Visible to the public Learning Subtle Mo0on Cues For Human Performance Analysis With Wearable Sensors


In this report, we focus on three projects. The first one involves a weakly supervised machine learning framework, called multiple instance learning (MIL), for automatic detection of Parkinson's Disease motor symptoms in daily living environments. Our primary goal was to develop a monitoring system capable of being used outside of controlled laboratory settings. The goal was to track the medication cycles at home and provide valuable clinical feedback. Most of the relevant prior works involve supervised learning frameworks (e.g., Support Vector Machines), which are inadequate for handling incomplete ground truth information that are inherent to daily living environments. We monitored two Parkinson's disease (PD) patients, each for four days with a set of five tri-axial accelerometers and utilized a MIL algorithm based on axis parallel rectangle (APR) fitting in the feature space. We were able to detect subject specific symptoms (e.g. dyskinesia) that conformed to a daily log maintained by the patients. In the second project, we have developed a quantitative framework for skill assessment of paramedics performing endotracheal intubation (ETI), which is a critical emergency medicine procedure. In our pilot study, we developed a quantitative framework for discriminating the kinematic characteristics of providers with different experience levels. The system utilizes statistical analysis on spatio-temporal multimodal features extracted from optical motion capture, accelerometers and electromyography (EMG) sensors. Our experiments involved three individuals performing intubations on a dummy, each with different levels of training. Quantitative performance analysis on multimodal features revealed distinctive differences among different skill levels. In the third project, we attempt to build a system that will provide a quantitative measure of the quality of the performance of a therapeutic home exercise. This system performs assessment of human motion quality using body-worn tri-axial accelerometers. This system will have important clinical benefit because patients diagnosed with knee osteoarthritis are prescribed therapeutic exercises to be completed in the home and they often fail to adhere to the prescribed program or perform the exercises incorrectly. The results show that we could use accelerometer data and simple multi-label classification techniques to recognize subtle errors in exercise performance.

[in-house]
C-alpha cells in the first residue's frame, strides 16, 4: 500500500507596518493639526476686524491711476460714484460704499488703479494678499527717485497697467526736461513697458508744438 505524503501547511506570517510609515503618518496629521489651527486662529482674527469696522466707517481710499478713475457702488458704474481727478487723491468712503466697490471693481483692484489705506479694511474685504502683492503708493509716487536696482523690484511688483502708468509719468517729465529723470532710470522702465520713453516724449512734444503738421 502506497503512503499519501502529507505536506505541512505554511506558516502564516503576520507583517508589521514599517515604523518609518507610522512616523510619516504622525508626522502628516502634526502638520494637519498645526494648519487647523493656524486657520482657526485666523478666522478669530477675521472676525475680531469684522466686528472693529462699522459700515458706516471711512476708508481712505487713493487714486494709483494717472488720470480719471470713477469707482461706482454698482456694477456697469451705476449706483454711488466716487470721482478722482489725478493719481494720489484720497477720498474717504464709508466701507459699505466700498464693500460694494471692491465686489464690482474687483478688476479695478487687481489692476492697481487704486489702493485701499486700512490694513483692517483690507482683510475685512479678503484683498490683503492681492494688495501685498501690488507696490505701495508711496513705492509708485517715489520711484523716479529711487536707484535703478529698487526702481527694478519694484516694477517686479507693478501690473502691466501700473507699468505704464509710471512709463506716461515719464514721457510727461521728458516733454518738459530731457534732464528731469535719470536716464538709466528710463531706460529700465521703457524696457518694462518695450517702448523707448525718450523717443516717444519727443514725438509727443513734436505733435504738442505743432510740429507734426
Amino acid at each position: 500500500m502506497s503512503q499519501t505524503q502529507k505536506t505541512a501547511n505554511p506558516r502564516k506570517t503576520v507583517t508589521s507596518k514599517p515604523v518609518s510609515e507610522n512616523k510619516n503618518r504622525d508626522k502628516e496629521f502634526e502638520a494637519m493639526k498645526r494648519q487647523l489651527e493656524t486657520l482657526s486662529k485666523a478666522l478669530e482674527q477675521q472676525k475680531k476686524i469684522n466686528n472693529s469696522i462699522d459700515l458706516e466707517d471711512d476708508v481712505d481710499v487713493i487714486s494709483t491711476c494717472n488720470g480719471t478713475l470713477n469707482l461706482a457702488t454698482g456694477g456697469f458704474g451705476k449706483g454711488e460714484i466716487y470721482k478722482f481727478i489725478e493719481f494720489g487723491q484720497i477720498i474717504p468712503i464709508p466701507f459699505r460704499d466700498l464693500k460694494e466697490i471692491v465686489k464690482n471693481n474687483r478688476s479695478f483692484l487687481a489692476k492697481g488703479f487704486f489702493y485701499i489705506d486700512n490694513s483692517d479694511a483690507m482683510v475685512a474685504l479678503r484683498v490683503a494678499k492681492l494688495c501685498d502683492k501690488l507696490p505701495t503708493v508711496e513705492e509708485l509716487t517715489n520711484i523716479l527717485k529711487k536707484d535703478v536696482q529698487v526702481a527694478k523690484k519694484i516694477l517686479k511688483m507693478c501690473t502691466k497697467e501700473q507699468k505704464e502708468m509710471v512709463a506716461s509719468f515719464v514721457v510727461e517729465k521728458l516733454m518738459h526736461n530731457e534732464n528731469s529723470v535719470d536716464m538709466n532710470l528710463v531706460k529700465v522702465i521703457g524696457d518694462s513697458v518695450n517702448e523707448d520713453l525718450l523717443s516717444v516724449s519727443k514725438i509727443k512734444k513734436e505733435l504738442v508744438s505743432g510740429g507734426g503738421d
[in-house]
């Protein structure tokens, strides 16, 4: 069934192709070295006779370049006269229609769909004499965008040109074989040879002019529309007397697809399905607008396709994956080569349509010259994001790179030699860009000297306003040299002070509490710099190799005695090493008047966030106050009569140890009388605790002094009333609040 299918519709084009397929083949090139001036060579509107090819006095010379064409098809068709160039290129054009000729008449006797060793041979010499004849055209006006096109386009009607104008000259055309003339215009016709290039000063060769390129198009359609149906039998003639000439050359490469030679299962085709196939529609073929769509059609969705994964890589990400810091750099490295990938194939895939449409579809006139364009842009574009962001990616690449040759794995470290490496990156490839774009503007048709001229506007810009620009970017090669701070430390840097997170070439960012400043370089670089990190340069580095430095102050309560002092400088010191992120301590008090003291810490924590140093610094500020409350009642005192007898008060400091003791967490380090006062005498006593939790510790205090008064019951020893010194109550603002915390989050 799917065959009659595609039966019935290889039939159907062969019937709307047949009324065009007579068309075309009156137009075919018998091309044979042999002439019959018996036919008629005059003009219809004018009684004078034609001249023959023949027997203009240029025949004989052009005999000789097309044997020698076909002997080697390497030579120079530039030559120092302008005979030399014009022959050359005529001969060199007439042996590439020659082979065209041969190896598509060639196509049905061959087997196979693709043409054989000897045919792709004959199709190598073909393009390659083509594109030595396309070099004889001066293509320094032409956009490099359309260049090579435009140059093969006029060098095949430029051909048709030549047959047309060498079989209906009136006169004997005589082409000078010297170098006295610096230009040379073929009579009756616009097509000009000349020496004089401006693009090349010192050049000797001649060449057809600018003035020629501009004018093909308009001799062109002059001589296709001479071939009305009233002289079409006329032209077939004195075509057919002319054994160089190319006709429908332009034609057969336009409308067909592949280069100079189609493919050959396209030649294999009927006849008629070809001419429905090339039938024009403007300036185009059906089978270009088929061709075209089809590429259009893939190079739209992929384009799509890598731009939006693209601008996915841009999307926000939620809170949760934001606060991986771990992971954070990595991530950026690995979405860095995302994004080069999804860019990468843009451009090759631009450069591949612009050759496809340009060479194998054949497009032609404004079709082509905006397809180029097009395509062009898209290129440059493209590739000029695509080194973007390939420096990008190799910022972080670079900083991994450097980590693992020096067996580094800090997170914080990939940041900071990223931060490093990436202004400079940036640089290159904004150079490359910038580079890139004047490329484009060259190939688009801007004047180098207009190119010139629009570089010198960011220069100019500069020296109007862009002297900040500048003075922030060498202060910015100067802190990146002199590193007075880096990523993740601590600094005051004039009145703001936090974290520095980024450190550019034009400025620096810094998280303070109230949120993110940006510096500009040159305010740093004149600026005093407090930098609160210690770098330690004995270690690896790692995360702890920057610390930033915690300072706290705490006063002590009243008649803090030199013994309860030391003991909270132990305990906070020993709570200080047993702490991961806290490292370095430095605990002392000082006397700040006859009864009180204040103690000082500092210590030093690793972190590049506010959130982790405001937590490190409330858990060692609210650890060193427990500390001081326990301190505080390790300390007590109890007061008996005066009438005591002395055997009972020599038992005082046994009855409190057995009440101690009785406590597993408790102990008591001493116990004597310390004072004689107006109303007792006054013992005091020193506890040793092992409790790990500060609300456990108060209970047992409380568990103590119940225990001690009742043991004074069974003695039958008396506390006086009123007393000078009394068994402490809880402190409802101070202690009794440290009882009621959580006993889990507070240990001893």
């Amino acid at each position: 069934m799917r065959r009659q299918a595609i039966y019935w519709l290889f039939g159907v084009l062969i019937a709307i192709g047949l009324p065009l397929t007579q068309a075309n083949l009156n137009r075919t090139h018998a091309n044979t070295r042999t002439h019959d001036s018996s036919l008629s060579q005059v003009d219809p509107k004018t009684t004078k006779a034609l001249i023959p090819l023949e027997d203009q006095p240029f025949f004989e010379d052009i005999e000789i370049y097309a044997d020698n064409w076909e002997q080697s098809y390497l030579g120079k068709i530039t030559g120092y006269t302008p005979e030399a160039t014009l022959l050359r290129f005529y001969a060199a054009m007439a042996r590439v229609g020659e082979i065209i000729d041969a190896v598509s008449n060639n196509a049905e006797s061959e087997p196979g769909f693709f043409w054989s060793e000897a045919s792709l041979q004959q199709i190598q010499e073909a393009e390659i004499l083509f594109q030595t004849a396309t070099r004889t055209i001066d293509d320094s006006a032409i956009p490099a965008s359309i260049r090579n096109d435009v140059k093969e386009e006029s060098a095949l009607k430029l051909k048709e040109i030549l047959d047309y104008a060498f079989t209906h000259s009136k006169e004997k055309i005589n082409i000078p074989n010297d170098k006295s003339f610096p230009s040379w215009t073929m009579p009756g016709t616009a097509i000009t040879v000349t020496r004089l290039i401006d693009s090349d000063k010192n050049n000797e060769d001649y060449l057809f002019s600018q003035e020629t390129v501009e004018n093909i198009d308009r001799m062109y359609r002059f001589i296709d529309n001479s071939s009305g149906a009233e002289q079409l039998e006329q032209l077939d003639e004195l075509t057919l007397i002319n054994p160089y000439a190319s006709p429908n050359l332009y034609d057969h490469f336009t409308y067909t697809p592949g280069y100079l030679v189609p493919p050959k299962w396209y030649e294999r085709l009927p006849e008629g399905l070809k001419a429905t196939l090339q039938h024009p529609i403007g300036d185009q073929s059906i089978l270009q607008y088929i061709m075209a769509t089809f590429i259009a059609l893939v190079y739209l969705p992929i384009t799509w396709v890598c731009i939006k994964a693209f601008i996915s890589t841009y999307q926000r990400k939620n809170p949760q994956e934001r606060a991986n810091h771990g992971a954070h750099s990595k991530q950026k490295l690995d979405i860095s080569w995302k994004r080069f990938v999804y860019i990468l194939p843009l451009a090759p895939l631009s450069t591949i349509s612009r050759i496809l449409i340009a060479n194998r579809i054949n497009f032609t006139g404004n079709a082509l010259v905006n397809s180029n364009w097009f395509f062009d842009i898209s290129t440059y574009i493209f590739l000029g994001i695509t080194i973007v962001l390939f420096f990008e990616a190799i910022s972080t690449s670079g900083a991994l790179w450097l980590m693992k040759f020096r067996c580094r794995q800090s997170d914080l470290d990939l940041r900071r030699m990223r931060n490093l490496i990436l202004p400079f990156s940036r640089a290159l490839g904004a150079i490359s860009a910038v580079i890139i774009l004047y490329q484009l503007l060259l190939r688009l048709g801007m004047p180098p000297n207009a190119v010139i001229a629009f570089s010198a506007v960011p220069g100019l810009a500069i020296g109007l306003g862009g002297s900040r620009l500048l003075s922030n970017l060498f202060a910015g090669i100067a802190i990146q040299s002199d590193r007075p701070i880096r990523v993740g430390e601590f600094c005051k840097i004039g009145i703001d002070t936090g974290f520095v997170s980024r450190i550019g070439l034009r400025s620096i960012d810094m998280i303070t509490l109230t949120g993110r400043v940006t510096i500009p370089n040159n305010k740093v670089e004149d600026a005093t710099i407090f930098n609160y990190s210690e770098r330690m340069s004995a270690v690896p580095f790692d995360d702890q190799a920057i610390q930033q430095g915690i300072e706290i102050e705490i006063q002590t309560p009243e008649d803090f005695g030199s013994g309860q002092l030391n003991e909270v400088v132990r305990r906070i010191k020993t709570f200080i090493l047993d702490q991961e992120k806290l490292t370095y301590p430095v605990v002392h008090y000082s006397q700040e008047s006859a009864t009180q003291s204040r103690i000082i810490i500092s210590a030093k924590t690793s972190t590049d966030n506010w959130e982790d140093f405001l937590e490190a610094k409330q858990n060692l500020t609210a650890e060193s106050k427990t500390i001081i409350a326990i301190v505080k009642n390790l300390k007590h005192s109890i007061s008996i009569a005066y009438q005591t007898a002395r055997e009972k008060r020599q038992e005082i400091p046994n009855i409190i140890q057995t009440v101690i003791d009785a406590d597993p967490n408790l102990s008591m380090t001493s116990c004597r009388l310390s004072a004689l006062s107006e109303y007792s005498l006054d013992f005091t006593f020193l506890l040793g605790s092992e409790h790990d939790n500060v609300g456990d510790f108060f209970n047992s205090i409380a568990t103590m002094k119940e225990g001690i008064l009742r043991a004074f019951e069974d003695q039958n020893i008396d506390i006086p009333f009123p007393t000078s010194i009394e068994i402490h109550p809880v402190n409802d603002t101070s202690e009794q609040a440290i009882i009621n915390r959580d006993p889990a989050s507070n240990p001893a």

Award ID: 0931999

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Learning Subtle Mo0on Cues For Human Performance Analysis With Wearable Sensors